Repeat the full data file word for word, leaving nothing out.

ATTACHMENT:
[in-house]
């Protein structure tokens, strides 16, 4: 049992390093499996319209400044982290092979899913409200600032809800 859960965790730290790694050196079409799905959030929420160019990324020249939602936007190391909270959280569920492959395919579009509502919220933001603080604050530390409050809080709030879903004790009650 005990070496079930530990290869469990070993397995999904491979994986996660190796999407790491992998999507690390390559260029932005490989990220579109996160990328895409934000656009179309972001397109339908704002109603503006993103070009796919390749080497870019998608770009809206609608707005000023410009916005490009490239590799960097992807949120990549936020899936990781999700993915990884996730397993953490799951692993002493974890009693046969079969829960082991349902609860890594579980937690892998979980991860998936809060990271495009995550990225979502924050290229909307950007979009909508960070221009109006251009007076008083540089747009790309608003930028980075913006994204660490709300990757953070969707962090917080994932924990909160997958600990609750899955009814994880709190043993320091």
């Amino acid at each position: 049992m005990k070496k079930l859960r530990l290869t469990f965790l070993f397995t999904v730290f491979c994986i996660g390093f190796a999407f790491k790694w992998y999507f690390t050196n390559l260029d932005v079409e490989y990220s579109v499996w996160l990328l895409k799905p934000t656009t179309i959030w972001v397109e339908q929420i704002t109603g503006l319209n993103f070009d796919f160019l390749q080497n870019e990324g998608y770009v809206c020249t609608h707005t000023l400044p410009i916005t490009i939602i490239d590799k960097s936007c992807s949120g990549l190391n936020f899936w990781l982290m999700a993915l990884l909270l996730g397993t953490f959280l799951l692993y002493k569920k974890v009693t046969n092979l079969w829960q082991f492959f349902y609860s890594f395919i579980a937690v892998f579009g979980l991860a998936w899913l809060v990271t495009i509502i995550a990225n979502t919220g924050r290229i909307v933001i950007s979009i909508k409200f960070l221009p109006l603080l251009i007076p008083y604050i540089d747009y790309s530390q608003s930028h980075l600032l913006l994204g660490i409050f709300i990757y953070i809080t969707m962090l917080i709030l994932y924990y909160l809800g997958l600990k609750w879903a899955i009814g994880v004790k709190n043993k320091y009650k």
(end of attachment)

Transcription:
[in-house]
């Protein structure tokens, strides 16, 4: 049992390093499996319209400044982290092979899913409200600032809800 859960965790730290790694050196079409799905959030929420160019990324020249939602936007190391909270959280569920492959395919579009509502919220933001603080604050530390409050809080709030879903004790009650 005990070496079930530990290869469990070993397995999904491979994986996660190796999407790491992998999507690390390559260029932005490989990220579109996160990328895409934000656009179309972001397109339908704002109603503006993103070009796919390749080497870019998608770009809206609608707005000023410009916005490009490239590799960097992807949120990549936020899936990781999700993915990884996730397993953490799951692993002493974890009693046969079969829960082991349902609860890594579980937690892998979980991860998936809060990271495009995550990225979502924050290229909307950007979009909508960070221009109006251009007076008083540089747009790309608003930028980075913006994204660490709300990757953070969707962090917080994932924990909160997958600990609750899955009814994880709190043993320091």
């Amino acid at each position: 049992m005990k070496k079930l859960r530990l290869t469990f965790l070993f397995t999904v730290f491979c994986i996660g390093f190796a999407f790491k790694w992998y999507f690390t050196n390559l260029d932005v079409e490989y990220s579109v499996w996160l990328l895409k799905p934000t656009t179309i959030w972001v397109e339908q929420i704002t109603g503006l319209n993103f070009d796919f160019l390749q080497n870019e990324g998608y770009v809206c020249t609608h707005t000023l400044p410009i916005t490009i939602i490239d590799k960097s936007c992807s949120g990549l190391n936020f899936w990781l982290m999700a993915l990884l909270l996730g397993t953490f959280l799951l692993y002493k569920k974890v009693t046969n092979l079969w829960q082991f492959f349902y609860s890594f395919i579980a937690v892998f579009g979980l991860a998936w899913l809060v990271t495009i509502i995550a990225n979502t919220g924050r290229i909307v933001i950007s979009i909508k409200f960070l221009p109006l603080l251009i007076p008083y604050i540089d747009y790309s530390q608003s930028h980075l600032l913006l994204g660490i409050f709300i990757y953070i809080t969707m962090l917080i709030l994932y924990y909160l809800g997958l600990k609750w879903a899955i009814g994880v004790k709190n043993k320091y009650k």